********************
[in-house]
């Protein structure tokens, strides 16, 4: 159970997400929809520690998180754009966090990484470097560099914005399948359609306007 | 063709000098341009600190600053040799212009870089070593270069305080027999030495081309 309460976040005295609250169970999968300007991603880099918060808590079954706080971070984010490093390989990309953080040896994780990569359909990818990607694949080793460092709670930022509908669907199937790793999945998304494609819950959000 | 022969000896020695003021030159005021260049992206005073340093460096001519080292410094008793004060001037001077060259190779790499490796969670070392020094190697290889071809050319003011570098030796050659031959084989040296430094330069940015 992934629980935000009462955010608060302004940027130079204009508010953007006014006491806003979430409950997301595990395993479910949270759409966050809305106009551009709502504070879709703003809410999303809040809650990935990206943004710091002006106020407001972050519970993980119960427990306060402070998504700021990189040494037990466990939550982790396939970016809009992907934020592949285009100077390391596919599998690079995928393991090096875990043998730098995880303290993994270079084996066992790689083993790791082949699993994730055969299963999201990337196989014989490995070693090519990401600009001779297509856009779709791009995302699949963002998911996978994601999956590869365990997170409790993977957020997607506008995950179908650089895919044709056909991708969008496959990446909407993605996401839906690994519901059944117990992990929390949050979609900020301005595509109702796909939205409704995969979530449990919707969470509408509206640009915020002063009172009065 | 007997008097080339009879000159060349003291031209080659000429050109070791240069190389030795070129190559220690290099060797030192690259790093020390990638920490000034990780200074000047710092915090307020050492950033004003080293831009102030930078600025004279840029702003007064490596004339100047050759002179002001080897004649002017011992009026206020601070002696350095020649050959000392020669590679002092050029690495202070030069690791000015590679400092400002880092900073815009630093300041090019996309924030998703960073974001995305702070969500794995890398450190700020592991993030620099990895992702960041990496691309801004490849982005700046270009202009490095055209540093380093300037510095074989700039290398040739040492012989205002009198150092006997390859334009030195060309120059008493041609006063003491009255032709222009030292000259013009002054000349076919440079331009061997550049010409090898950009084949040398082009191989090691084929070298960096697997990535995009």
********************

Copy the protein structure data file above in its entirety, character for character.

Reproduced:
[in-house]
């Protein structure tokens, strides 16, 4: 159970997400929809520690998180754009966090990484470097560099914005399948359609306007 | 063709000098341009600190600053040799212009870089070593270069305080027999030495081309 309460976040005295609250169970999968300007991603880099918060808590079954706080971070984010490093390989990309953080040896994780990569359909990818990607694949080793460092709670930022509908669907199937790793999945998304494609819950959000 | 022969000896020695003021030159005021260049992206005073340093460096001519080292410094008793004060001037001077060259190779790499490796969670070392020094190697290889071809050319003011570098030796050659031959084989040296430094330069940015 992934629980935000009462955010608060302004940027130079204009508010953007006014006491806003979430409950997301595990395993479910949270759409966050809305106009551009709502504070879709703003809410999303809040809650990935990206943004710091002006106020407001972050519970993980119960427990306060402070998504700021990189040494037990466990939550982790396939970016809009992907934020592949285009100077390391596919599998690079995928393991090096875990043998730098995880303290993994270079084996066992790689083993790791082949699993994730055969299963999201990337196989014989490995070693090519990401600009001779297509856009779709791009995302699949963002998911996978994601999956590869365990997170409790993977957020997607506008995950179908650089895919044709056909991708969008496959990446909407993605996401839906690994519901059944117990992990929390949050979609900020301005595509109702796909939205409704995969979530449990919707969470509408509206640009915020002063009172009065 | 007997008097080339009879000159060349003291031209080659000429050109070791240069190389030795070129190559220690290099060797030192690259790093020390990638920490000034990780200074000047710092915090307020050492950033004003080293831009102030930078600025004279840029702003007064490596004339100047050759002179002001080897004649002017011992009026206020601070002696350095020649050959000392020669590679002092050029690495202070030069690791000015590679400092400002880092900073815009630093300041090019996309924030998703960073974001995305702070969500794995890398450190700020592991993030620099990895992702960041990496691309801004490849982005700046270009202009490095055209540093380093300037510095074989700039290398040739040492012989205002009198150092006997390859334009030195060309120059008493041609006063003491009255032709222009030292000259013009002054000349076919440079331009061997550049010409090898950009084949040398082009191989090691084929070298960096697997990535995009």